Hello and welcome to the first of six vacances d’hiver vacation updates! My travel companion (who will, from here on out, be referred to as MTC) and I spent the vacances d’hiver travelling to Besançon (FR), Bâle (SWZ), Bern (SWZ), Geneva (SWZ), Annecy (FR), and Lyon, specifically Thurins (FR). Without further ado, let’s get started with part one of the recap, featuring the lovely city of Besançon, France!
Vendredi 9 fevrier 2018
MTC and I left for Besançon from Clamecy just after 14h00. After a relatively painless two-and-a-half-hour drive, we arrived at the charming city of Besançon and got settled into our Airbnb. Unfortunately, MTC was feeling less than stellar and shortly after arriving, he got pretty sick. After spending a little bit of time trying to comfort him, I walked to Lidl, a supermarket that was thankfully very close to our lodging, to pick up some food to eat for dinner. When I got back to the Airbnb, MTC had awoken from his short nap and we ate a light dinner. Given MTC’s sickness, we ended up falling asleep really early (around 21h00).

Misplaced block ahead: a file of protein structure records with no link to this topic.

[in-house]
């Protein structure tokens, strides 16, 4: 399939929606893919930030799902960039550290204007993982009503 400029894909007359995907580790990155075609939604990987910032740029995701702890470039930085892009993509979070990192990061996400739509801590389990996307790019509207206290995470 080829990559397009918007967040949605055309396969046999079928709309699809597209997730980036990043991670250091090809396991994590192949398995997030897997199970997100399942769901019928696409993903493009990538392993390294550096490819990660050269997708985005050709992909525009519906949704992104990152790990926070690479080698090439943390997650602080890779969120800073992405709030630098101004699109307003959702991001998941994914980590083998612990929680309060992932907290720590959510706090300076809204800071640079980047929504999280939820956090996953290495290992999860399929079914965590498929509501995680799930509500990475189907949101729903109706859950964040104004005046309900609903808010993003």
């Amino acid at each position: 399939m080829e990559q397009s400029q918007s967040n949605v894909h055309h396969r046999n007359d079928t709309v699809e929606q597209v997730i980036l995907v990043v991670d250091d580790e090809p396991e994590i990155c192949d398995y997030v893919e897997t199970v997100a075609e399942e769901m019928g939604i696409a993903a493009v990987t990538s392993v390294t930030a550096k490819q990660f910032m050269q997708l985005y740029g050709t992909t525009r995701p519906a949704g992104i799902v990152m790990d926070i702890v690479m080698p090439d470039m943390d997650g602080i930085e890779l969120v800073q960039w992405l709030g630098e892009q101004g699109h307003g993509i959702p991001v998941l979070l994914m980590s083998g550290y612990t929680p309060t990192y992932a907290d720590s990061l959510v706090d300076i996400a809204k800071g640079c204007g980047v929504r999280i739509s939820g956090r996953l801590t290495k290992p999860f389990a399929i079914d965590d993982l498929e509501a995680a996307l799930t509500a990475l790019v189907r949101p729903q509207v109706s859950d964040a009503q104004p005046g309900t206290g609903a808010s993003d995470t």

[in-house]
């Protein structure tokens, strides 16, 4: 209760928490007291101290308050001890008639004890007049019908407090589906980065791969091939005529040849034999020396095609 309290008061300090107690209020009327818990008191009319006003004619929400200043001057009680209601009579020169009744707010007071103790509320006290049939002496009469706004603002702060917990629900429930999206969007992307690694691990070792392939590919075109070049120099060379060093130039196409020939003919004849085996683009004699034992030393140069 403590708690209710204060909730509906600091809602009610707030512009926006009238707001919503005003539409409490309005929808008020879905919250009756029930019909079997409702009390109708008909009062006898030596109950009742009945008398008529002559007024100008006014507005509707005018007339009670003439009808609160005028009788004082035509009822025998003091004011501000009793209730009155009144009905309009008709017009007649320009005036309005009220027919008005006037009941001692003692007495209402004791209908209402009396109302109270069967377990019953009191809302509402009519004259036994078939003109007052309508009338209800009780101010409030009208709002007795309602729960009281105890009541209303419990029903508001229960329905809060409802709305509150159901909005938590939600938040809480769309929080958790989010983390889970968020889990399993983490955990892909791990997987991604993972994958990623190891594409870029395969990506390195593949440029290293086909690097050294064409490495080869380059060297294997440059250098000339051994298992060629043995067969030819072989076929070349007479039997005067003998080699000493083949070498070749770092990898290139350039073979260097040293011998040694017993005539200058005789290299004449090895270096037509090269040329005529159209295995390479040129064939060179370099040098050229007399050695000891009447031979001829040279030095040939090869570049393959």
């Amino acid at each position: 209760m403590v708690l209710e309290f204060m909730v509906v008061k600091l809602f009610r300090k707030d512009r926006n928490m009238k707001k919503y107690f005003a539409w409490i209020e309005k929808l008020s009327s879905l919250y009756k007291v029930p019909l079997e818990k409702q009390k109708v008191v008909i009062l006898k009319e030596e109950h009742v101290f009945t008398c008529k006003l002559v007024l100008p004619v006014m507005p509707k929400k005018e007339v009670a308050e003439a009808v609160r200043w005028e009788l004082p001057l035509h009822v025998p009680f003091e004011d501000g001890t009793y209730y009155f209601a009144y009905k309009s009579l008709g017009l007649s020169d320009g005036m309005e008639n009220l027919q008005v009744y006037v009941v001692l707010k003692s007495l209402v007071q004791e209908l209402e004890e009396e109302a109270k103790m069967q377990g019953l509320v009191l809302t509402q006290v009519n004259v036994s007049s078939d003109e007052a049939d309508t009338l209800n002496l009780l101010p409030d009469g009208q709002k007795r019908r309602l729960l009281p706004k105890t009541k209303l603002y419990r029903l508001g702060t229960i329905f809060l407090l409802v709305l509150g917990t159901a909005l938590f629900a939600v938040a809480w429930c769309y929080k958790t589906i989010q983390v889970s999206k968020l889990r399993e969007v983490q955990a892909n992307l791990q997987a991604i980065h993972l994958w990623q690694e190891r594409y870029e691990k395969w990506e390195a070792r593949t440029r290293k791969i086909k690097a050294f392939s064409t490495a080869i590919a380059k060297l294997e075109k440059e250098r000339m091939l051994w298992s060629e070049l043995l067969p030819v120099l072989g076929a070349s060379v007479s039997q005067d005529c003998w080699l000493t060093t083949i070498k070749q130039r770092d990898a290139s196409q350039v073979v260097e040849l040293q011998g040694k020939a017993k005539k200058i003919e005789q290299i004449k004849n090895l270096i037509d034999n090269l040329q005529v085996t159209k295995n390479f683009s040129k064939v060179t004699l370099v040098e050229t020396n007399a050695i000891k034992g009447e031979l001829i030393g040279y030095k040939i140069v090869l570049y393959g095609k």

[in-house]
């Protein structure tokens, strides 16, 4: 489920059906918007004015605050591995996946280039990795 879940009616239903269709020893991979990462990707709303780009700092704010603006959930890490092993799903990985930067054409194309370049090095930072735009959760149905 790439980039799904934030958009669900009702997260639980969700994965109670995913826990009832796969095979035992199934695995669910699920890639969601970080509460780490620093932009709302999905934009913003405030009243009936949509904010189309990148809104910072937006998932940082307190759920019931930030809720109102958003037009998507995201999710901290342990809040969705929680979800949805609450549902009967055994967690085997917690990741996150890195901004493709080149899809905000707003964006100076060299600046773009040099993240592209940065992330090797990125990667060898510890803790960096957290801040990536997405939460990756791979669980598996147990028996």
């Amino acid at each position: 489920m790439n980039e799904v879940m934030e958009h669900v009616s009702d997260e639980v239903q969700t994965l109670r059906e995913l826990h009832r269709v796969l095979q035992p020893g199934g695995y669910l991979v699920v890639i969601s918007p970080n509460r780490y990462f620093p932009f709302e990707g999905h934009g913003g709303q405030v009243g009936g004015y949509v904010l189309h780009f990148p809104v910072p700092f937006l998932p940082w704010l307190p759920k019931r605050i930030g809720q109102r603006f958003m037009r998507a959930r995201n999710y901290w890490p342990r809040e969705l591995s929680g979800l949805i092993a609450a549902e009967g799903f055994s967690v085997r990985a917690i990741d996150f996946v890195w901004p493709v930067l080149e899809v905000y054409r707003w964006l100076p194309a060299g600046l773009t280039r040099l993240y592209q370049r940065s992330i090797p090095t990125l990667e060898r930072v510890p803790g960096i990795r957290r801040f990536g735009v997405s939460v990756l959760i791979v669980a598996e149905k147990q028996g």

Samedi 10 fevrier 2018
Thankfully, MTC was feeling loads better when we woke up on Saturday morning, so after eating breakfast and getting ready for the day, we headed out to one of the most well-known monuments in Besançon: the Citadelle!
For those who do not know about what the Citadelle is or why it is important, here is a quick recap: This UNESCO World Heritage Site was constructed between 1668-1711 and designed by the famous French architect, Vauban.
With a specific military-focused design, the Citadelle was built to protect Besançon during wartime, as the city is the capital of the Bourgogne-Franche-Comté region. Today, it is a popular tourist attraction because it has been well-preserved and now is the home to two museums, a zoo, aquarium, insectarium, and notarium.
We started out our visit at the Citadelle at the Musée comtois, a museum that allows its visitors to discover the history of what life was like for citizens in the Bourgogne-Franche-Comté region during the 17th, 18th, and 19th centuries.